5. Yes, you're probably scratching your head a bit over the idea of piracy helping any game. However, it was definitely the case over the 72 hour period that Anodyne was promoted on infamous torrent/magnet site The Pirate Bay. Alongside that, the developers offered ways for interested parties to purchase the game at a discount, donate, or still buy at full retail value if they so chose. With the official promotion over with, the Anodyne blog has been updated with the results of their brave foray into piracy. Although the game came out earlier this month, it quickly saw a steep decline in sales. Beforehand, they made almost 1,000 sales without the promotion, but the trend was quickly dissipating as they made a deal with The Pirate Bay to run a promo for their game. What change to purchases did they see during the promo? Nearly 5,000 copies were sold in the 72 hour period. Yes, sold, not downloaded. Certainly a massive amount of copies were downloaded freely, but by having themselves opened up to a whole new audience, they were able to get many more purchasers than before. It was a rousing success for the small indie company and because of it we may begin to see this become a trend for indie developers. McPixel paved the way by being the first game ever promoted on The Pirate Bay.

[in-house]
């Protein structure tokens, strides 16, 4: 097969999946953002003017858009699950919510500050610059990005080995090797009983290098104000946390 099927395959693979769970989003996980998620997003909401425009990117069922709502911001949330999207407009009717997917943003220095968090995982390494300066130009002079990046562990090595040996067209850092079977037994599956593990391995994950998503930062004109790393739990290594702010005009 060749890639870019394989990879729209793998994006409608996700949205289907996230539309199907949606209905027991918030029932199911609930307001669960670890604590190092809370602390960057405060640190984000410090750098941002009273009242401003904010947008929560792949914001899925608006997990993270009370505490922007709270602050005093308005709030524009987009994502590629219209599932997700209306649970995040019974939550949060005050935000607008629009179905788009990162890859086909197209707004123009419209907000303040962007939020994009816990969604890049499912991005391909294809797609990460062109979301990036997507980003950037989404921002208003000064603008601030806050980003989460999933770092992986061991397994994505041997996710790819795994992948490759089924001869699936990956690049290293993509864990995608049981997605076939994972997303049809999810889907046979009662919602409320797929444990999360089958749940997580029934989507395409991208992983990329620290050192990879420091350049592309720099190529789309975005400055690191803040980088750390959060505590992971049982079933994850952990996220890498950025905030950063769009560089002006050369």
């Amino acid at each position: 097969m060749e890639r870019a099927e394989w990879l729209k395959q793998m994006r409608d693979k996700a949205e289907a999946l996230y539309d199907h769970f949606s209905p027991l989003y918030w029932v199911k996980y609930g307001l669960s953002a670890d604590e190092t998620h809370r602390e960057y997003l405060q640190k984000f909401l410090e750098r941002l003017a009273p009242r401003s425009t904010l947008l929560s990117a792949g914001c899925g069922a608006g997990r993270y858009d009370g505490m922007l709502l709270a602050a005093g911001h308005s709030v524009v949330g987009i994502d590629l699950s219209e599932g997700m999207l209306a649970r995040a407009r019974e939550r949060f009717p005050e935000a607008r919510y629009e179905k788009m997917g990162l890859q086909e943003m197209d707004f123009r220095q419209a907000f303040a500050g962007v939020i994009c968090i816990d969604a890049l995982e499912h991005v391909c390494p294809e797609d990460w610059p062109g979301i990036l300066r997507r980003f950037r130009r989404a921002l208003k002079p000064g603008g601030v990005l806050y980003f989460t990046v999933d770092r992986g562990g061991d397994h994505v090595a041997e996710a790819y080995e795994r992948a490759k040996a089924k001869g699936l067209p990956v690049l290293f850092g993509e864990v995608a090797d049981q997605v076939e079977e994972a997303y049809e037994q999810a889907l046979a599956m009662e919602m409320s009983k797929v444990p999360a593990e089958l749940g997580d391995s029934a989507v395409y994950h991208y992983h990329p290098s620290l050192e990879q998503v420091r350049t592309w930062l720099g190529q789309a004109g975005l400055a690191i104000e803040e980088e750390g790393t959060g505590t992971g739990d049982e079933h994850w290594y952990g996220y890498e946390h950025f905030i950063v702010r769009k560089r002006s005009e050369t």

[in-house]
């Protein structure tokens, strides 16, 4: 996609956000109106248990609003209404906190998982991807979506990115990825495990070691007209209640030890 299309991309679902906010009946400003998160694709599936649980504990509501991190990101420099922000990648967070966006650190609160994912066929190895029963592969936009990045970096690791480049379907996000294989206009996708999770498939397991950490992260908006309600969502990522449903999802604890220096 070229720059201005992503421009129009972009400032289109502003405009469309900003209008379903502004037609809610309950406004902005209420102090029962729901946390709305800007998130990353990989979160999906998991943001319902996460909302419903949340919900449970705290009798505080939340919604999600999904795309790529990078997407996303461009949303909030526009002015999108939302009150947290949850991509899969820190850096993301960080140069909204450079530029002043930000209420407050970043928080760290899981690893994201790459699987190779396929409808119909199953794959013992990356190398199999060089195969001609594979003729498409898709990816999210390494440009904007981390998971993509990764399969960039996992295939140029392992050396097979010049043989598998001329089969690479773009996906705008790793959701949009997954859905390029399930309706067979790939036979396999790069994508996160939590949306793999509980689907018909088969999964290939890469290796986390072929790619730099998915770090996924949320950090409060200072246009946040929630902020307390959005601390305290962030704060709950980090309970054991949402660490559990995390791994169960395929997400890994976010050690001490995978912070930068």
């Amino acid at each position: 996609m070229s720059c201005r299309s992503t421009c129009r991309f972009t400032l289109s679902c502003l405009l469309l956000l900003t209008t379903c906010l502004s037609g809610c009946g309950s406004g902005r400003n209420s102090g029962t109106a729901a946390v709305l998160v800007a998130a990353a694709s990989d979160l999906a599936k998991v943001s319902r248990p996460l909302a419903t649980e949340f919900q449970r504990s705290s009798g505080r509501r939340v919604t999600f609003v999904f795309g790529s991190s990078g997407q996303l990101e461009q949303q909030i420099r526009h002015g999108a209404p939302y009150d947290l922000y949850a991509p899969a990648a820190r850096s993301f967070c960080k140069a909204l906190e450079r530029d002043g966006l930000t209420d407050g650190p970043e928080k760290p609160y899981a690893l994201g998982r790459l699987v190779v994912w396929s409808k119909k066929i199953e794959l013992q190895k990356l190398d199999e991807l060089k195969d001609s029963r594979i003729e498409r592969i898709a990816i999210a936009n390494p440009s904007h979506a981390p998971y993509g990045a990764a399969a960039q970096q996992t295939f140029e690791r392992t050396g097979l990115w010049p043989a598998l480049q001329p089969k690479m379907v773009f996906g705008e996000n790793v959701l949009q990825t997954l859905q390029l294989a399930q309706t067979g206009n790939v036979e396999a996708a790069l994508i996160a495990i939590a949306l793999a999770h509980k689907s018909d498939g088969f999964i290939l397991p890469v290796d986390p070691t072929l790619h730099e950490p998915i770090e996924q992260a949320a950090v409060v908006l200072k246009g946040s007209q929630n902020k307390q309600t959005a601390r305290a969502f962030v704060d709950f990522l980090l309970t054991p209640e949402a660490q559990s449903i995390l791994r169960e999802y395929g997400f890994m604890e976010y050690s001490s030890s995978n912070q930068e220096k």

6. In this day and age, it's almost impossible to keep content from being proliferated freely online. Even games with the fanciest copy protection still tend to get broken and pirated quickly enough. However, it's most depressing when a high profile game sees release for pirates a month before launch. This is what has now happened to Gears of War: Judgment. In a response to Eurogamer, a Microsoft spokesperson said the following: "We are aware of isolated cases in which Gears of War: Judgment content has been propped on the web and are working closely with our security teams and law enforcement to address the situation immediately. Consumers should be aware that piracy is illegal and we take vigorous action against illegal activity related to our products and services. Playing pirated copies of games, such as Gears of War: Judgment, is a violation of the Xbox Live Terms of Use and will result in enforcement action, such as account and console bans." In the case of their property leaking so early it makes sense that they are getting into gear to ban users. Thankfully, these actions will only harm those who have pirated content and should not affect any innocent users by accident. How does a game get out a month early? If a developer didn't sneakily take the game home, it's entirely possible that some journalist out there with a preview copy did something tremendously naughty.